Combining CBD with Russell’s therapy practice allows him to, for example, run a sleep clinic. He can discuss the quality, the physiology, the psychology and the routines of sleep, AND use CBD as part of a therapeutic approach.

The logic of this was incredibly appealing. Russell’s business model is:

  1. Hiring the therapy room out to therapists
  2. Running therapy and training to courses and groups their selves
  3. The retail

Who will be your clients?

There are two sets of clients. First of all, there’s quite a lot of footfall. This is because the mariner in which Russell’s centre is based is a huge, experiential endpoint. The second group of people are people who have a need for the sorts of therapies Russel’s team put together. For example, people who have PTSD, who have stress or anxiety, people who want to live a better life, to make presentation skills better, a need for counselling.

As result, Russel is witching from international work to being local – being part of a community. He will be getting to know the great movers and shakers and makers of his local market.

What’s the primary draw into the wellness centre?

This is a bit of a glib answer, but wellness. Because wellness is this idea of living a healthier and more productive life. It means living longer in a more productive way. It means being more productive at work and it means having healthier relationships with family, friends and others.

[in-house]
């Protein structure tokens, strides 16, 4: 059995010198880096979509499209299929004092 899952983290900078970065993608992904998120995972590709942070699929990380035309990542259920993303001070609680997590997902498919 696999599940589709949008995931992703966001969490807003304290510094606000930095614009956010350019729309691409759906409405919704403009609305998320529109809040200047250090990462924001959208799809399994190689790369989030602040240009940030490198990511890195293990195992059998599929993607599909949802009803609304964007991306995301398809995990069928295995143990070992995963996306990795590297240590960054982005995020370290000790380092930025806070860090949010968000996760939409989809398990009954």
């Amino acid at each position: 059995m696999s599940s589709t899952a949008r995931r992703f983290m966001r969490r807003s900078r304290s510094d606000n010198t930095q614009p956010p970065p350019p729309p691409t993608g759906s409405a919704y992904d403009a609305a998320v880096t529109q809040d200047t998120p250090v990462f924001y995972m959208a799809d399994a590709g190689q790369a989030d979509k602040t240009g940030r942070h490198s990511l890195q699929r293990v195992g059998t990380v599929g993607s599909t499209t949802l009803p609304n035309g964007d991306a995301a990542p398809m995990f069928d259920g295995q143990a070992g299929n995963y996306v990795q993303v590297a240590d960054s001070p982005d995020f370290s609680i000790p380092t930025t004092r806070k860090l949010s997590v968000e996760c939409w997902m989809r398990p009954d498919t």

However, these customers are more likely to be in their 40s or upwards when it comes to the footfall.

What are Cannabinoid Oils?

You can put these oils in your mouth or rub them on your skin. Essentially, every human being has receptors that allows us to absorb cannabinoid oils. It’s quite peculiar.

As a result, cannabinoid oils are very good for pain relief – for example, Russell doesn’t have a bad knee anymore after using cannabinoid cream.

On top of this, Russell emphasises it’s about building a holistic approach to help people live that better life, whether that’s living pain free, having better sleep or pick up their kids when they’re a bit older.

The wellness centre of the south?

This isn’t Russell’s intention. Thinking in postcodes, he’s more SO, PO – maybe Chichester down to Bournemouth.

Being at the early stages of being a bricks and mortar business, Russell and co have a lot of ideas. As a result, they need to think this through. Ideas are, in actual fact, cheap.

The key is what you execute, not how many ideas you have. 

For example, the centre sells dream catchers, gifts, books on wellness – it’s not all about medical wellness. They’re not precious about the word wellness and how they portray wellness in the market.

Wellness is what works.